How Indoctrination Plays Out in Cuba

By Carlyle MacDuff

Learning the letters and sounds in Cuba. Photo:

HAVANA TIMES – Indoctrination works. It would take a fool to deny that. The evidence is overwhelming throughout recorded history. Religions, nationalism and indeed totalitarian politics are consequences despite their evident illogical persuasions. Various forms of supportive propaganda are pursued relentlessly through all available means of communication.

Cuba is an island where the isolated population has for almost sixty years, received only that information provided by a totally controlling authority, where the basic requirements of life are controlled by that same authority along with education.

Virtually from the creche at a year old, throughout grade school education and university. children are subjected by law, to communist indoctrination, indeed it is an offence punishable by three years imprisonment for parents to teach their own children in their own home, anything that is contrary to communism.

School textbooks from the earliest age are designed for indoctrination. C is for Che, F is for Fidel, G is for Granma, R is for revolution and so on. Classroom walls have pictures of the leading figures in the cult of the personality and political slogans.

University students studying for advanced degrees place quotations of Fidel Castro in thesis. All media, newspapers, radio and television are state-controlled and all reporters are committed to complying with the instructions of the state.

Billboards and placards bearing communist slogans are seen throughout the island, no others are permitted. Two successive generations of Cubans know nothing else. Censorship is rigorous with libraries only permitted to display books approved by the state.

Books like Boris Pasternak’s Dr. Zhivago being banned. All that has now been imposed in Cuba by the Castro regime upon two successive generations. The Castro’s purpose was to establish a Stalinist type communist state with a conforming proletariat and to date they have succeeded. Capitalism as practiced in China and Vietnam has no place in Cuba.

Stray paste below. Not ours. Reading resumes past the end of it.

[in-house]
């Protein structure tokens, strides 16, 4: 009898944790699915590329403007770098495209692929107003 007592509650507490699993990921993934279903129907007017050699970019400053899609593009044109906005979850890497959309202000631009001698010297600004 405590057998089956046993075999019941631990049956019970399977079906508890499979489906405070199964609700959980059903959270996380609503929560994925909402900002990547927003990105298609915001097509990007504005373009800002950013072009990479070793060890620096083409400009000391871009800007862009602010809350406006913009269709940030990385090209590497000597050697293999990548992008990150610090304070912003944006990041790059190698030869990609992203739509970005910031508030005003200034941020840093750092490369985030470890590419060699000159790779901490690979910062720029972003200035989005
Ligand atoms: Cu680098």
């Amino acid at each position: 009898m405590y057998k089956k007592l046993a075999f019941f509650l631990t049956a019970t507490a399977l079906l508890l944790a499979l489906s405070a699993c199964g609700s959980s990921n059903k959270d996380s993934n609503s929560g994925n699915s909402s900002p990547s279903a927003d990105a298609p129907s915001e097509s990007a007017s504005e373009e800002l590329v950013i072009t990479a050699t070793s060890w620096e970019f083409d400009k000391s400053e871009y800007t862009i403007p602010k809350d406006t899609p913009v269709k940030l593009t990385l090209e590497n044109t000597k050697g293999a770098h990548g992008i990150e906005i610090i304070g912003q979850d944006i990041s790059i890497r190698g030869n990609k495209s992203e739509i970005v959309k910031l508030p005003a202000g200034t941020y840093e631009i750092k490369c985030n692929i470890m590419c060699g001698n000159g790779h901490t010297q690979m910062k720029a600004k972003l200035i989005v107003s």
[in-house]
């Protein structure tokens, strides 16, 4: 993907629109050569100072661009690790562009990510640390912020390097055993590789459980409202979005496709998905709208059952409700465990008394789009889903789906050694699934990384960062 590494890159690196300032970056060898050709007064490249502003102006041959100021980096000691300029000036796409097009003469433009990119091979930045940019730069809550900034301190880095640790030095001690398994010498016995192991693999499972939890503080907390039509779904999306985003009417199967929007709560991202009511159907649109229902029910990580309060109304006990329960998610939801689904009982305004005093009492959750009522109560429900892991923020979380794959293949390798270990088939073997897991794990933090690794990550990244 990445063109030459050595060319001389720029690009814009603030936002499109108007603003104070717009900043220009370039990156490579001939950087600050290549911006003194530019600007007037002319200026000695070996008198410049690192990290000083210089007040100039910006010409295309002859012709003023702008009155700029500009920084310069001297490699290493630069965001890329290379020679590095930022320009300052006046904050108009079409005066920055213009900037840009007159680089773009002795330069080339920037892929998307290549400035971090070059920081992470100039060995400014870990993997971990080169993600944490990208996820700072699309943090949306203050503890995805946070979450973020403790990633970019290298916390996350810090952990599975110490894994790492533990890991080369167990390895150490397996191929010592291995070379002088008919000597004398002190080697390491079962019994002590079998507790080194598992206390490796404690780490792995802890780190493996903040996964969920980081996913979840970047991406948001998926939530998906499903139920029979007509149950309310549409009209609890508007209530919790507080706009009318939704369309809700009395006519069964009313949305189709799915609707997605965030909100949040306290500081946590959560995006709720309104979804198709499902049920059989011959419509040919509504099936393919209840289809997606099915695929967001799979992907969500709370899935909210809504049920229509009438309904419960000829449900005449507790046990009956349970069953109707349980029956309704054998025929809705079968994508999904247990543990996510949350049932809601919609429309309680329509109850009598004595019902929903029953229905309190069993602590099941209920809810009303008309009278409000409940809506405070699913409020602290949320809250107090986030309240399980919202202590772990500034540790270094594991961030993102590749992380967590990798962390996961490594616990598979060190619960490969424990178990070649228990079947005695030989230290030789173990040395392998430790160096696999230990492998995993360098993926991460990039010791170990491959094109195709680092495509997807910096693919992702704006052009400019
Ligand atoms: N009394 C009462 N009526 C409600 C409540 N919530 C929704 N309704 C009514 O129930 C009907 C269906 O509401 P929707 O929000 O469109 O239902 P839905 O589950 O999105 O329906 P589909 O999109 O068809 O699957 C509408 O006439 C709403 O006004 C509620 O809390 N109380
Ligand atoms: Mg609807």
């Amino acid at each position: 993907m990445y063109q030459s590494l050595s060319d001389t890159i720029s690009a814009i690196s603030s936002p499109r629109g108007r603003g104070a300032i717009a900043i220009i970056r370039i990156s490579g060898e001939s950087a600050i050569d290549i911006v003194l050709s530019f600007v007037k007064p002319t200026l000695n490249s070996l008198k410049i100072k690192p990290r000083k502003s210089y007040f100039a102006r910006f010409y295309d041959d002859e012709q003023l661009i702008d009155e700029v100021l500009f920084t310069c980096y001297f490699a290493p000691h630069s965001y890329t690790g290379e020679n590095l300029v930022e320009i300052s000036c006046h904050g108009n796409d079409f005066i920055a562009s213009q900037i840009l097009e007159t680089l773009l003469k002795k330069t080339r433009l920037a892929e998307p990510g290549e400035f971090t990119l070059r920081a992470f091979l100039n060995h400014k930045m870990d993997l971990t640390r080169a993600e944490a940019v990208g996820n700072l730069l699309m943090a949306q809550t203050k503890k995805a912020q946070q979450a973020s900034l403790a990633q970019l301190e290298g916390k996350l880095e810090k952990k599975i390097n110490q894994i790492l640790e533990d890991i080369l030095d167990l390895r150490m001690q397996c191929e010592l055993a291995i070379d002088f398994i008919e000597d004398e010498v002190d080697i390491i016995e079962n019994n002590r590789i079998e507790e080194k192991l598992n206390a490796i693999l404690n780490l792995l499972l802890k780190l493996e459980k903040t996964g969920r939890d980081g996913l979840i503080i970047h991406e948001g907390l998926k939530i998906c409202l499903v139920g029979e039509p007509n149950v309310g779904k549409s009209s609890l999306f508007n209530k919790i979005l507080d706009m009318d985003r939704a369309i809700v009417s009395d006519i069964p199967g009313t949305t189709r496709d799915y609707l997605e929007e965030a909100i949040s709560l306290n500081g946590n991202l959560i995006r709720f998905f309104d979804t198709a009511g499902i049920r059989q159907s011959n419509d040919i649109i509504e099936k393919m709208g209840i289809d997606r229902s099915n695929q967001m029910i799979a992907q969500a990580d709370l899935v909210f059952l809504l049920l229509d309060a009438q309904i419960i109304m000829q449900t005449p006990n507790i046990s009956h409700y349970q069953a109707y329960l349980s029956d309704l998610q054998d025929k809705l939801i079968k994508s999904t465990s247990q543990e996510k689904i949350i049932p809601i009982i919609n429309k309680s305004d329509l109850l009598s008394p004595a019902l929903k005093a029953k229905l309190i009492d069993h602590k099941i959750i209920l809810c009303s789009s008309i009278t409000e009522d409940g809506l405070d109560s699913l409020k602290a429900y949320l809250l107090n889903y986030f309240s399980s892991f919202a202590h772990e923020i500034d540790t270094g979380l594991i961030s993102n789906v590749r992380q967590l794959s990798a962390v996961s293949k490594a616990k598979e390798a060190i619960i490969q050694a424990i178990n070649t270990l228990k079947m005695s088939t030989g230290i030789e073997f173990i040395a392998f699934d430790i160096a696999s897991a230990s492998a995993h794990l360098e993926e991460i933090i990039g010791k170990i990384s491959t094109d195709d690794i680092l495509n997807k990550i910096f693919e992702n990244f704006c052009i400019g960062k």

The obvious purpose is to create a confusion between being a loyal Cuban proud of one’s nationality and support of the totalitarian communist system as if the two are synonymous and creating an internal mental tug of war.

Criticism of communism is defined by law as dissention. The flag of Cuba is promoted as the flag of revolution and only communism is entitled to have revolutions for others such as those of Hungary in 1956 and Czechoslovakia in 1968 are condemned as “counter-revolution”.

Today in Cuba when in discussion if one lays responsibility for regime incompetence – the abysmal distribution system, the shortage of basic commodities, the declining agricultural production, the crumbling infrastructure and describe those as a consequence of the communist system, many Cubans will bristle in reaction, not by denying the evident truth, but by denying that communism – now described as socialism has responsibility, somehow through distortion, the fault lies with the capitalist world..

Propaganda has succeeded!

It is indeed surprising that there remain any with views contrary to those with which they have been indoctrinated since birth, through all those years of indoctrination in the creches, schools and universities, through all the communist controlled media and through the fear of knowing that even the walls have ears of the Party. But many such people are evident to the discerning eye when living in Cuba.

18 thoughts on “How Indoctrination Plays Out in Cuba

  • June 2, 2019 at 10:25 am

    You are correct sky in pointing out the dangers of anyone who has family in Cuba or who spends time there being subject to repression. That is how the communist system works – by fear and intimidation.

    As illustrated by the European Union elections of 28 countries, NOT ONE candidate standing as a communist was elected, although eleven of those countries had experienced communist rule, obviously, given freedom of choice, people prefer democracy. Cubans have been denied such choice by two successive dictatorships. Note that I am opposed to dictatorship whether communist or fascist.
    As for Nick, he chose to repeat a comment made previously and merited my response.

  • May 31, 2019 at 7:43 pm

    Oooh. Not nice, Carlyle. I don’t think Nick – or anyone – needs your pity. I wonder though whether you have ever considered the potential implications of your anti-Cuban authority sentiment. To be so very visibly/audibly against it all while expecting to be able to return to the country as you want, may well blow up in your face one day. I mean, you are not in Cuba all year round are you? Do you ever wonder about whether your beloved family will one day suffer the consequences for their intimate relationship with/dependency on someone so critical of Cuba – when you are not there, or even when you are?

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